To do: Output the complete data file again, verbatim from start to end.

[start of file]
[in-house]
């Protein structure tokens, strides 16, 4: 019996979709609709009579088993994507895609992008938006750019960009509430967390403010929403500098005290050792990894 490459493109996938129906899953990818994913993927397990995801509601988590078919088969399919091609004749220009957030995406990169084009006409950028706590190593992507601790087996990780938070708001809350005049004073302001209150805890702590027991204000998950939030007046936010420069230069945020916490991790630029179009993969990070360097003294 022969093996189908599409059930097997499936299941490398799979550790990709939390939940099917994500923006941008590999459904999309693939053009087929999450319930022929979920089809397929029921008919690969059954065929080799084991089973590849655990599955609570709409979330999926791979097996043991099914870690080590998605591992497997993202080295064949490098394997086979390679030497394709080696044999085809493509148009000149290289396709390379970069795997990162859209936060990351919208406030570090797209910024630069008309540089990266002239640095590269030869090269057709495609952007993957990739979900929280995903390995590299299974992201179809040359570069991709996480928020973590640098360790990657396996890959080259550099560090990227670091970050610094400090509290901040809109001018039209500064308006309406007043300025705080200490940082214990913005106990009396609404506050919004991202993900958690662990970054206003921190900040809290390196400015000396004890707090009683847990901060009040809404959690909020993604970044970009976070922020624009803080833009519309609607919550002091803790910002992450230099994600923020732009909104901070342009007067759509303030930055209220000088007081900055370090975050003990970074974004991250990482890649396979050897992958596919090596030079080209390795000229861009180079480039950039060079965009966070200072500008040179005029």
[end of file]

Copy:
[in-house]
């Protein structure tokens, strides 16, 4: 019996979709609709009579088993994507895609992008938006750019960009509430967390403010929403500098005290050792990894 490459493109996938129906899953990818994913993927397990995801509601988590078919088969399919091609004749220009957030995406990169084009006409950028706590190593992507601790087996990780938070708001809350005049004073302001209150805890702590027991204000998950939030007046936010420069230069945020916490991790630029179009993969990070360097003294 022969093996189908599409059930097997499936299941490398799979550790990709939390939940099917994500923006941008590999459904999309693939053009087929999450319930022929979920089809397929029921008919690969059954065929080799084991089973590849655990599955609570709409979330999926791979097996043991099914870690080590998605591992497997993202080295064949490098394997086979390679030497394709080696044999085809493509148009000149290289396709390379970069795997990162859209936060990351919208406030570090797209910024630069008309540089990266002239640095590269030869090269057709495609952007993957990739979900929280995903390995590299299974992201179809040359570069991709996480928020973590640098360790990657396996890959080259550099560090990227670091970050610094400090509290901040809109001018039209500064308006309406007043300025705080200490940082214990913005106990009396609404506050919004991202993900958690662990970054206003921190900040809290390196400015000396004890707090009683847990901060009040809404959690909020993604970044970009976070922020624009803080833009519309609607919550002091803790910002992450230099994600923020732009909104901070342009007067759509303030930055209220000088007081900055370090975050003990970074974004991250990482890649396979050897992958596919090596030079080209390795000229861009180079480039950039060079965009966070200072500008040179005029």